Trbovitch, however, cannot be read to stand for a general proposition that a public agency is unable to represent adequately the individual interest of a member of the public. The union member, who was granted the right to intervene in Trbovitch, bore an especially close relationship to the case; he, in fact, had initiated the proceedings. Moreover, one of the reasons he sought to intervene was "to seek certain specific safeguards with respect to any new election which may be ordered." 404 U.S. at 530, 92 S.Ct. at 632. The Secretary of Labor sought only to set aside and conduct a new union election. Id. at 529, 92 S.Ct. at 632. Unlike the Secretary of Labor and the union member in Trbovitch, the IAM and the FEC, in the present case, both have precisely the same objective. Both wish to uphold the constitutionality of section 441b. Thus, appellants may not rely on Trbovitch to defeat the presumption that the FEC adequately represents the interests of IAM. To the contrary, the FEC has successfully defended the constitutionality of section 441b on numerous occasions.3 Appellants, therefore, have not satisfied the requirements for intervention of right.
IAM also sought leave to intervene under the permissive intervention provisions of Rule 24. Under Rule 24(b)(2) a district court may permit intervention "when an applicant's claim or defense and the main action have a question of law or fact in common." The decision to allow permissive intervention, however, lies within the discretion of the district court. Brotherhood of R.R. Trainmen v. Baltimore & Ohio R.R., 331 U.S. 519, 524, 67 S.Ct. 1387, 1389, 91 L.Ed. 1646 (1947); Cisneros v. Corpus Christi Independent School District, 560 F.2d 190, 191 (5th Cir. 1977); United States v. Allegheny-Ludlum Industries, Inc., 517 F.2d 826, 841 (5th Cir. 1975), cert. denied, 425 U.S. 944, 96 S.Ct. 1684, 48 L.Ed.2d 187 (1976). It also is a decision which may be reviewed only for a clear abuse of discretion. Korioth v. Briscoe, 523 F.2d 1271, 1278 n.24 (5th Cir. 1975) (citing Allen Calculators, Inc. v. National Cash Register Co., 322 U.S. 137, 142, 64 S.Ct. 905, 908, 88 L.Ed. 1188 (1944)).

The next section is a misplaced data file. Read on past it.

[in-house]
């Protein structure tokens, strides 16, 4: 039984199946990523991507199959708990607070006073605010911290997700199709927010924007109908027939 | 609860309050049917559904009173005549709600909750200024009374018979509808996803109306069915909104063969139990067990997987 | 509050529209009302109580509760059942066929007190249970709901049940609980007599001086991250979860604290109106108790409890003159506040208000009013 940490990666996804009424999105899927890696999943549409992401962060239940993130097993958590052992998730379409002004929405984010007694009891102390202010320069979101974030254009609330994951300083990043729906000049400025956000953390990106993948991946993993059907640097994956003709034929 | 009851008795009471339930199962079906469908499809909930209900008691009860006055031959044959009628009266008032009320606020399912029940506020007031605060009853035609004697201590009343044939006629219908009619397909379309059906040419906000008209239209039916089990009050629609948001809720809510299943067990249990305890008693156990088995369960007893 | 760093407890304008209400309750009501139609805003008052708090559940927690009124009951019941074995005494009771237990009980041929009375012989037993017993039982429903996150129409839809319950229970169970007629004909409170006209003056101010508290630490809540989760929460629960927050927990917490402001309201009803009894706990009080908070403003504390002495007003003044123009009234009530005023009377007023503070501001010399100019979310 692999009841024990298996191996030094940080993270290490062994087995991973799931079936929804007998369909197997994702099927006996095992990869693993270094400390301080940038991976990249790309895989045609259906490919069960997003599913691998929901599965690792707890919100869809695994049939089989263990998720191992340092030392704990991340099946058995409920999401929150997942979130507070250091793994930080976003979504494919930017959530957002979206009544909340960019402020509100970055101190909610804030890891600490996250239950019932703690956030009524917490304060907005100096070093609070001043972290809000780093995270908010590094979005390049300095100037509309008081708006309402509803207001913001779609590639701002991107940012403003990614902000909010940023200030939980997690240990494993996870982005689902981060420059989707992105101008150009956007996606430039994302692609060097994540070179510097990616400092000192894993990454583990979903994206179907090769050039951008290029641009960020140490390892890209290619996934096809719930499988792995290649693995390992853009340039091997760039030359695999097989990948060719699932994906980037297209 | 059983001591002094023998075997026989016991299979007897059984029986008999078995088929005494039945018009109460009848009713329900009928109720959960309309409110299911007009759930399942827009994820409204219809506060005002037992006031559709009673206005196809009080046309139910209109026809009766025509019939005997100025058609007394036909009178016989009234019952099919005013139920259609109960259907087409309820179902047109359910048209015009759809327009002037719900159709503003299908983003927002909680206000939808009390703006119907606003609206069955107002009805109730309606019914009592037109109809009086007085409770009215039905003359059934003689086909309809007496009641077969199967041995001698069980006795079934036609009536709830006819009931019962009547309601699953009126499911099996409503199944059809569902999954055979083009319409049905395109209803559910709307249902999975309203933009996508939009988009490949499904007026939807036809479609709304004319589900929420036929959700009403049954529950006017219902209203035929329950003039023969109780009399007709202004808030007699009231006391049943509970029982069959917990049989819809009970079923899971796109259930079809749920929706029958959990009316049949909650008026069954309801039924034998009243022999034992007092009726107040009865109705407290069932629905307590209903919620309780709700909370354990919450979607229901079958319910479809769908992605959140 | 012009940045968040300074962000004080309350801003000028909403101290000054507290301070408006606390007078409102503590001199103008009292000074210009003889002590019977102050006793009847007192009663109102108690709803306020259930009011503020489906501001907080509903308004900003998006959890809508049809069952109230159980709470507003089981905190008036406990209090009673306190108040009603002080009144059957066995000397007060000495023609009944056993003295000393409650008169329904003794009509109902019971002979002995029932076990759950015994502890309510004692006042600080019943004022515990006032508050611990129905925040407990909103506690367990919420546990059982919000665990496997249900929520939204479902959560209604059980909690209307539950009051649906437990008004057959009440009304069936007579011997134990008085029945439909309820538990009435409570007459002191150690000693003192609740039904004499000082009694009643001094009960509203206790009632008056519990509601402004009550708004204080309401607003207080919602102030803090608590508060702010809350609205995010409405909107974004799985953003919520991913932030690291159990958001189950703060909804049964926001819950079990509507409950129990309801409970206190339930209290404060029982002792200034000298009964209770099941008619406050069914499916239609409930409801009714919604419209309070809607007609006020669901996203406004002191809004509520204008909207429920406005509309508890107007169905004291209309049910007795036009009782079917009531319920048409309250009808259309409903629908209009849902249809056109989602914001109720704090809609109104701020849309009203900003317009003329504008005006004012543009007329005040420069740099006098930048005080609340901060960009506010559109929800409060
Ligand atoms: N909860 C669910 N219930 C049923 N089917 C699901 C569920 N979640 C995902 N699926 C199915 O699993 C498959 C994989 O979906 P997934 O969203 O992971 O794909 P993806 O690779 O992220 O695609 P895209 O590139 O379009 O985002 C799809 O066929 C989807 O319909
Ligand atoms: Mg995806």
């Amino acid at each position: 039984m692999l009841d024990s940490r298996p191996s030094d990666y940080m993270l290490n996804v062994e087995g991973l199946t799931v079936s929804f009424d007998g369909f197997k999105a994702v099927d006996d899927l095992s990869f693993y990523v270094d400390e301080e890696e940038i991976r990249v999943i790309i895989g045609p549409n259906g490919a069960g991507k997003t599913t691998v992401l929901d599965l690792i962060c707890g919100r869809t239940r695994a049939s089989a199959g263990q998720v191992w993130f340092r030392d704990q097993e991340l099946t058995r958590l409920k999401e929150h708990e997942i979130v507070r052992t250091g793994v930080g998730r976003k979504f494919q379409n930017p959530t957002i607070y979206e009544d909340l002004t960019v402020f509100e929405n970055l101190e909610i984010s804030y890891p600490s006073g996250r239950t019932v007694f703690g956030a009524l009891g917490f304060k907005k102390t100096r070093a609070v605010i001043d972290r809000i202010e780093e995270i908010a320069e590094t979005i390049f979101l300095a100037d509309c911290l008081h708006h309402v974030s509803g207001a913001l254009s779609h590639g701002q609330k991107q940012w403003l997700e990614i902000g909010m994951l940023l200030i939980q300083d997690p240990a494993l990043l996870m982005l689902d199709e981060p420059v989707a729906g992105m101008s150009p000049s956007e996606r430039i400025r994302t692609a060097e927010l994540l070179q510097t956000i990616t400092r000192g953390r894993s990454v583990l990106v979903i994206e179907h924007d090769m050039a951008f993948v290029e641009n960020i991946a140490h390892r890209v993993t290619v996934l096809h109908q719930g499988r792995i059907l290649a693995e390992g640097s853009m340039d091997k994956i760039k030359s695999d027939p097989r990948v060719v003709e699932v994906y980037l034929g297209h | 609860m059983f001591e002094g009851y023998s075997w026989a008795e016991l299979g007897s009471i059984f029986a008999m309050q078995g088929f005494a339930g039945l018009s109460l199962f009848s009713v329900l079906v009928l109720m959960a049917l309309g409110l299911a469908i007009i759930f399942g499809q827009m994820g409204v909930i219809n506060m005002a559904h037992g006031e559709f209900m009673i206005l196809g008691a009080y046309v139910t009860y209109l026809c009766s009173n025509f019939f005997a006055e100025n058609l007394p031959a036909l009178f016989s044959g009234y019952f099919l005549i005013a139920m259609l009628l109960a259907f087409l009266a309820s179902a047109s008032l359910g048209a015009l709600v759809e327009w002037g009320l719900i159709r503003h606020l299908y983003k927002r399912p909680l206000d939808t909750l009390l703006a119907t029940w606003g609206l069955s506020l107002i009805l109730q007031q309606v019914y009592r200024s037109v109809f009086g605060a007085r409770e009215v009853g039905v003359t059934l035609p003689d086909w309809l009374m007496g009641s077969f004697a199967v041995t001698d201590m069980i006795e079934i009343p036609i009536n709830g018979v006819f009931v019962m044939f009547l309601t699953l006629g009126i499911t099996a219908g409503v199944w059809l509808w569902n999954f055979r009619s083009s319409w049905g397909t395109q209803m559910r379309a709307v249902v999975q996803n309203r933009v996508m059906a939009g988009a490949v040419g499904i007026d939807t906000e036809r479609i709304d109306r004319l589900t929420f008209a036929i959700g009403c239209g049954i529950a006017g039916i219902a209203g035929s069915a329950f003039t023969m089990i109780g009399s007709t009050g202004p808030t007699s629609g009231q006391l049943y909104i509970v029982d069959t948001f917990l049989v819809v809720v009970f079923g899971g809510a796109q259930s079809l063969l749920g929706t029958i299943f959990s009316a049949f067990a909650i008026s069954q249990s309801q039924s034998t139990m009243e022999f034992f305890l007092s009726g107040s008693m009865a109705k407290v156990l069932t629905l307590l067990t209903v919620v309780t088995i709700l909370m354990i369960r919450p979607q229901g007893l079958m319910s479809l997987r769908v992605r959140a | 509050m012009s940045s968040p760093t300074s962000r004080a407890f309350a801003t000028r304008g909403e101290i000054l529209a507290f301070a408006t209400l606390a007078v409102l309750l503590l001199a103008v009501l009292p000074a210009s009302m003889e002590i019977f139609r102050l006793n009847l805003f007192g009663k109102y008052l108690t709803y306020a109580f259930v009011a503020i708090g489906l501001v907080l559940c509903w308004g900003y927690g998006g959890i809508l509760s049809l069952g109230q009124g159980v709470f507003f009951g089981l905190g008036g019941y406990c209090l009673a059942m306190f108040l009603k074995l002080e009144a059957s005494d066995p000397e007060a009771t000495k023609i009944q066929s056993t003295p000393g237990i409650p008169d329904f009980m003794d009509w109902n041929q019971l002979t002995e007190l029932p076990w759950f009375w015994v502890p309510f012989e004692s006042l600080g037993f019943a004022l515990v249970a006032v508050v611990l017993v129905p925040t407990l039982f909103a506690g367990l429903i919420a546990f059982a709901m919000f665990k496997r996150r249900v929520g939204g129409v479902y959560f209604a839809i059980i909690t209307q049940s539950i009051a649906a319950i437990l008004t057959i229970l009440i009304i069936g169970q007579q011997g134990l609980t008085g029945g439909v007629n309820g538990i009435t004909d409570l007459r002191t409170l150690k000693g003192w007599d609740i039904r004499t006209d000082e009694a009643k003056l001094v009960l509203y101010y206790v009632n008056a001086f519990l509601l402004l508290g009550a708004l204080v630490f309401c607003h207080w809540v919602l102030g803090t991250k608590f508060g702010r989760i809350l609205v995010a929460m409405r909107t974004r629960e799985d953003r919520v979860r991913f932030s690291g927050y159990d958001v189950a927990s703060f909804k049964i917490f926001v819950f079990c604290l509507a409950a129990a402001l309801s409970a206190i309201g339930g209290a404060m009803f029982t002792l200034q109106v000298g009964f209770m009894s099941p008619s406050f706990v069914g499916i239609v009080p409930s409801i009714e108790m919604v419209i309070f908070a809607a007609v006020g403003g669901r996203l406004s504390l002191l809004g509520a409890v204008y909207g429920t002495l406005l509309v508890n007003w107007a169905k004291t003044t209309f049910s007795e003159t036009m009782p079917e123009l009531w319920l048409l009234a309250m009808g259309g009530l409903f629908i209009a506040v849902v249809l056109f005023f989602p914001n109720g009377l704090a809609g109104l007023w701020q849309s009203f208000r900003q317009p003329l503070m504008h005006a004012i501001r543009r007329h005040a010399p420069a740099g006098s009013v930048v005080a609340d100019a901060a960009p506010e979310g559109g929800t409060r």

Upon review of the district court's dismissal, we find no such abuse. This action was brought by Athens under section 437h of the FECA, a provision designed to expedite constitutional challenges to the Act. 2 U.S.C. § 437h; see also 120 Cong.Rec. 10562 (1974) (remarks of Sen. Buckley); 120 Cong.Rec. 35140 (1974) (remarks of Rep. Frenzel). Because the introduction of additional parties inevitably delays proceedings, see Crosby Steam Gauge & Valve Co. v. Manning, Maxwell & Moore, 51 F.Supp. 972, 973 (D.Mass.1943), and in light of the remoteness and the general nature of IAM's claims, we cannot say that the district court abused its discretion in denying intervention.
In dismissing IAM's application for intervention, we intimate no opinion as to the validity of the issues raised by the union. If IAM believes it can contribute to these proceedings, then the proper course of action may be to file a motion for leave to file an amicus brief. Because the district court, however, did not err or abuse its discretion in denying intervention, we
IAM's motion to consolidate its appeal with the appeal of Athens Lumber Co. was denied
The timeliness of IAM's application to intervene is not disputed
See, e.g., California Medical Association v. FEC, 453 U.S. 182, 101 S.Ct. 2712, 69 L.Ed.2d 567 (1981); Bread Political Action Committee v. FEC, 635 F.2d 621 (7th Cir. 1980) (en banc), rev'd. on juris. grounds, 455 U.S. 577, 102 S.Ct. 1235, 71 L.Ed.2d 432 (1982); FEC v. Lance, 635 F.2d 1132 (5th Cir.) (en banc), cert. denied, 453 U.S. 917, 101 S.Ct. 3151, 69 L.Ed.2d 999 (1981); FEC v. National Education Association, 457 F.Supp. 1102 (D.D.C.1978); FEC v. Weinsten, 462 F.Supp. 243 (S.D.N.Y.1978)